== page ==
“If (beach closures) became a big, big deal, we would go up in Orange County,” he said. “But we love it here, so hopefully it will remain the San Diego we know and love.”
Tourists are not the only ones concerned.
Along the promenade near the hotel, Ian Olivers listened to his children, aged 7 and 9, argue over who had picked up the biggest piece of rubbish. Another kind of pollution was on the mind of this longtime San Diegan.
“Wastewater is one of the biggest pollutants in the oceans,” he said. “It’s not a new issue, and it’s so sad to see that we haven’t been able to fix it.”
Bill Pavlacka, aka The Sand Castle Man, sat and watched tourists take pictures of his creations outside the Del Hotel.
He said he was on the beach most days and was alarmed by the closures. “I’m horrified that there’s nothing we can do to stop this,” said Pavlacka, who sometimes gets paid for his custom sculptures. “It affects my business.” If this continues, he too could go up the coast.
Jino Frederick, director of Little Sam’s Island & Beach Fun, is also worried about what continued closures could have on bottom lines.
“We’re basically just a beach rental business, and we couldn’t really rent our beach gear like boogie boards, boogie boards and all that if the beach is closed,” he said. declared. “It’s a big part of our business.”
City officials in Coronado and Imperial Beach knew new water tests were coming, but said they were blindsided by the results.
“There was no indication from the county that there was even a remote possibility that we would be closed for much of the first part of the summer,” said Bailey, the mayor of Coronado.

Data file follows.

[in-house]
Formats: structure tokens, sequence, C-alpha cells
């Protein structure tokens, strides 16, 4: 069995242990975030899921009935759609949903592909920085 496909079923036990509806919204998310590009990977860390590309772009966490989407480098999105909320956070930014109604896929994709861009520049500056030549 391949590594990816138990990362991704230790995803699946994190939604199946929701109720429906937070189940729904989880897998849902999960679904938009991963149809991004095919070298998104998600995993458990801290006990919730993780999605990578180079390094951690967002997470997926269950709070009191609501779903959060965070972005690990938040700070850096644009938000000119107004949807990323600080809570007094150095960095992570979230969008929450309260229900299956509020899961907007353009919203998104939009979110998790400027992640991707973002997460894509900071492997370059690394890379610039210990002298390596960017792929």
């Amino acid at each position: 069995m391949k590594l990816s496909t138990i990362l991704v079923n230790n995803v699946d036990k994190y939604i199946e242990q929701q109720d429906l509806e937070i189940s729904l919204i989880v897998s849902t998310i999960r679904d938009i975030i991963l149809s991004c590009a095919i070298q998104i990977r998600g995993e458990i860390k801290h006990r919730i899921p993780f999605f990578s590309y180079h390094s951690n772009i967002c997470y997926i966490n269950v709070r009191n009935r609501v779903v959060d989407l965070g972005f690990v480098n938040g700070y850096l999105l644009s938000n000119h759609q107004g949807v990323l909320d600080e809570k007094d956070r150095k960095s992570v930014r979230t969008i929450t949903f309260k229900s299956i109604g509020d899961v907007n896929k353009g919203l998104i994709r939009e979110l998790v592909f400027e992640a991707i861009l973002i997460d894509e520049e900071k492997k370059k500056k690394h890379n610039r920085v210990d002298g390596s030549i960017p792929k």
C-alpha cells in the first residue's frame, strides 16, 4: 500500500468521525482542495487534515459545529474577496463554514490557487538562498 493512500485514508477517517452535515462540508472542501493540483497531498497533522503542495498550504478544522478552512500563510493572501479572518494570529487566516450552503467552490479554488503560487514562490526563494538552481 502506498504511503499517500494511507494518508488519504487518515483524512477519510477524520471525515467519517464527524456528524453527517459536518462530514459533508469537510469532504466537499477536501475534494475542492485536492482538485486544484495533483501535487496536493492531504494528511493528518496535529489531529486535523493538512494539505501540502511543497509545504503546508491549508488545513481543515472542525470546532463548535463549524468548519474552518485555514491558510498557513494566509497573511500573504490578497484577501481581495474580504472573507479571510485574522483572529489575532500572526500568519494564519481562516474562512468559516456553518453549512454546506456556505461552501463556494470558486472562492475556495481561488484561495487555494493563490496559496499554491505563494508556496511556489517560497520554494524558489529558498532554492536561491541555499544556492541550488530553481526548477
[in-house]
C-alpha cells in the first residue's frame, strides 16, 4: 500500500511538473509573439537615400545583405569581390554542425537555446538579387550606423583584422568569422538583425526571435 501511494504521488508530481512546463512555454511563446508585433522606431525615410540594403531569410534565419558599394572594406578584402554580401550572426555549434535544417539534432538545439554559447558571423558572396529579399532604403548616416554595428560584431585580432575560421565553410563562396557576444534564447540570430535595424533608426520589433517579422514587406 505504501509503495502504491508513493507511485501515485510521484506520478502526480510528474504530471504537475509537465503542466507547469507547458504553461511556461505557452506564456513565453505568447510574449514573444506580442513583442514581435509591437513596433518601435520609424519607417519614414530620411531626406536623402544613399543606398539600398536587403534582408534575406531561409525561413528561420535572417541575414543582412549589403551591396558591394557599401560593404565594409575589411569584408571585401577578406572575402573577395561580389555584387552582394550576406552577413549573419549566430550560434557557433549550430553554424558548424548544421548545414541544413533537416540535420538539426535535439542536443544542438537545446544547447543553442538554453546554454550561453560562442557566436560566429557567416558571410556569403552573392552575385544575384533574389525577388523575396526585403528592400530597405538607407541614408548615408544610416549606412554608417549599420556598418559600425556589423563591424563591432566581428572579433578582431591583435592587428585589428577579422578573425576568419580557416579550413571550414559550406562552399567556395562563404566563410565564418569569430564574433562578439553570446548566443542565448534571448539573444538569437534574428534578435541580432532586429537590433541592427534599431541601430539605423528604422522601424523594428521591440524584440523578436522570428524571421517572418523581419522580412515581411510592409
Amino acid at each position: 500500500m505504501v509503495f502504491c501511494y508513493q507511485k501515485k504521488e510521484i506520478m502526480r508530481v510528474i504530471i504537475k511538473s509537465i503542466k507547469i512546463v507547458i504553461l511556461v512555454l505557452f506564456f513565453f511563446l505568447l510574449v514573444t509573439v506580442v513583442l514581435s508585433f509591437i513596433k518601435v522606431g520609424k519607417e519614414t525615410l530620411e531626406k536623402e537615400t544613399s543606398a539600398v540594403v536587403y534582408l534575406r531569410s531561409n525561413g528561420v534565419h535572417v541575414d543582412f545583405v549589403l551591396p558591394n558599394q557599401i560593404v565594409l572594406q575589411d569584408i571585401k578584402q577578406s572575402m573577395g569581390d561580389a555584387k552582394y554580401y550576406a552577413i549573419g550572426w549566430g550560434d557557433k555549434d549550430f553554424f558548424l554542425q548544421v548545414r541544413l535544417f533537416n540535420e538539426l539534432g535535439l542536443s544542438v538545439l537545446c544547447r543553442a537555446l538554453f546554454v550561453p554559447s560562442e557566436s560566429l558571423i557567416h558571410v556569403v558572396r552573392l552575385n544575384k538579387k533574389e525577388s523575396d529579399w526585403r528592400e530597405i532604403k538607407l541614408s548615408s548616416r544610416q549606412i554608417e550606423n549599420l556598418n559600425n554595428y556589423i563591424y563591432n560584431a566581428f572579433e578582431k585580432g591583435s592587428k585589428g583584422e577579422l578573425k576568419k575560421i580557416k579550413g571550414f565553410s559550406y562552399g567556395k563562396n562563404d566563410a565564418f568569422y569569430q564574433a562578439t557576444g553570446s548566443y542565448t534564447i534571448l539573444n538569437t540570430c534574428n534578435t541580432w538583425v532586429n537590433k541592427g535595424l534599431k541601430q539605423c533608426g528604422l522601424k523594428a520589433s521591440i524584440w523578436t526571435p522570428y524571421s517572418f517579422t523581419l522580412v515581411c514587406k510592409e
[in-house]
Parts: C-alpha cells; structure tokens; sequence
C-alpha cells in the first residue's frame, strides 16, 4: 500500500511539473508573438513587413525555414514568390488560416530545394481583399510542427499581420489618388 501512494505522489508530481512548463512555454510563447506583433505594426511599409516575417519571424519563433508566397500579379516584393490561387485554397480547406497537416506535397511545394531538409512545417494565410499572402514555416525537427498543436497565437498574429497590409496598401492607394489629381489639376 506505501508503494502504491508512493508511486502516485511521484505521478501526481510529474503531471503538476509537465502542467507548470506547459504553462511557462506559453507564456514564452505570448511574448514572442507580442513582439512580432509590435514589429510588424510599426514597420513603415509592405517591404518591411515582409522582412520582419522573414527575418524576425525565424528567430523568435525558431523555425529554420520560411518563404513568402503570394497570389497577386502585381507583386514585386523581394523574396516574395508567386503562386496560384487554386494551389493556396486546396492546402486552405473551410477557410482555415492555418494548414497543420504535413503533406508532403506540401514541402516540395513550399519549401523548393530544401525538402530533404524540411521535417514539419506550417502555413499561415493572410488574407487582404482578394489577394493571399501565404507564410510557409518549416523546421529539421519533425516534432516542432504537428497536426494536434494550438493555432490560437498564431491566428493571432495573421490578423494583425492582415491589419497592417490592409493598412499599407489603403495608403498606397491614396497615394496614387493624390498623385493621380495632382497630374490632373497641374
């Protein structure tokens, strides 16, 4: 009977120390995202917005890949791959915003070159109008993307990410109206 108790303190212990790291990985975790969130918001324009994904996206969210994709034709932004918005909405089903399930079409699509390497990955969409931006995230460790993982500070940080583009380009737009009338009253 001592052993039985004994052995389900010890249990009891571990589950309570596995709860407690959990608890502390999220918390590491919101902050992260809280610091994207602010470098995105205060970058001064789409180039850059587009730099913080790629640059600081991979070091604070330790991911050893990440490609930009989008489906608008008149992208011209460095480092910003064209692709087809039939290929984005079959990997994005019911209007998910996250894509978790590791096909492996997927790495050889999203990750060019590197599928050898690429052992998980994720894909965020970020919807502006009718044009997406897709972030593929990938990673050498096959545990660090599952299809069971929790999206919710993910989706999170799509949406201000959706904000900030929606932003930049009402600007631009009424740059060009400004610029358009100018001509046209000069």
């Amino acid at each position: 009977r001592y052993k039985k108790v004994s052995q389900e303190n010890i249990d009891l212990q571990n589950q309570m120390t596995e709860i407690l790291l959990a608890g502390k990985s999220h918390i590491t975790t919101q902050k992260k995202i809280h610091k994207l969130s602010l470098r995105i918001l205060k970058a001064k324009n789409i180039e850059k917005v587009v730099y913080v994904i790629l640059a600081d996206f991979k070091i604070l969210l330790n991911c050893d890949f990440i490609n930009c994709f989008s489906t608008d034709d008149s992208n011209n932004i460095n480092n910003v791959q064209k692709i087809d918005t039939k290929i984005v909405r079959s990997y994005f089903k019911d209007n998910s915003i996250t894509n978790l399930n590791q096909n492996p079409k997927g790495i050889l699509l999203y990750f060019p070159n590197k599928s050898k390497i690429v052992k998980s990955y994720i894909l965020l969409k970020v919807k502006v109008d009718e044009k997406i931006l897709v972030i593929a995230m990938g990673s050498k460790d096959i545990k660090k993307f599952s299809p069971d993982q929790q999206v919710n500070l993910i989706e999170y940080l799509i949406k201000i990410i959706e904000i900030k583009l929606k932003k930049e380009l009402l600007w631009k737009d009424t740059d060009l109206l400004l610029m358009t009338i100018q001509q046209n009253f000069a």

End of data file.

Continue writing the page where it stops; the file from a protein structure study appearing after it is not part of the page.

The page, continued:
He asked what exactly the tests detect.
“Nobody wants to swim in dirty water,” he said Thursday afternoon. “But is the water really dangerous, or is it as safe as it was in previous summers?”
He and other city officials met with the county on Friday and got a response. He said they were told that if the Environmental Health Service was still using the old tests, the beaches would not have been closed.
“The water quality off Coronado is the same as it has been for decades,” he said.
City leaders have asked the county to revert to old testing this summer, giving authorities, residents and businesses more time to “get their hands on the practical impacts” of moving to more sensitive monitoring.
Serge Dedina, mayor of Imperial Beach, said he was baffled by what he called “a lack of communication” from the county about implementing the tests. He said he hopes to take advantage of a meeting scheduled for Tuesday to make sure he understands the science behind what is happening now.
“The biggest issue is what the threshold is, especially at the lower end, where it’s kind of a gray area,” he said. “Under certain conditions, is it really a threat to public health? We want to make sure that the test gives us the best possible indication of what is a risk and what is not.
County health officials said the standards they use have undergone rigorous evaluation by state and federal agencies. They have no intention of changing them.
In the nearly 10 years it took to get the new surveillance approved, the county said, affected cities and agencies — including the Navy, which trains its SEALs along the Silver Strand — have been invited to meetings to discuss the tests and their expected results.
Those meetings will continue, the county said.
In the meantime, the Federal Environmental Protection Agency is pursuing a $630 million plan to reduce cross-border pollution by diverting sewage from an outdated treatment plant in Punta Bandera that is estimated to be discharging up to 35 million gallons of raw sewage. a day in the Pacific Ocean.
Completion of the project is years away, a frustration for many, including Pavlacka, the sandcastle builder.
“I am very disappointed that our elected leaders cannot do anything to stop this,” he said. “They keep telling us they’re doing something, but year after year nothing gets done. We are all responsible — the United States, Mexico. Everyone is responsible and we must solve the problem.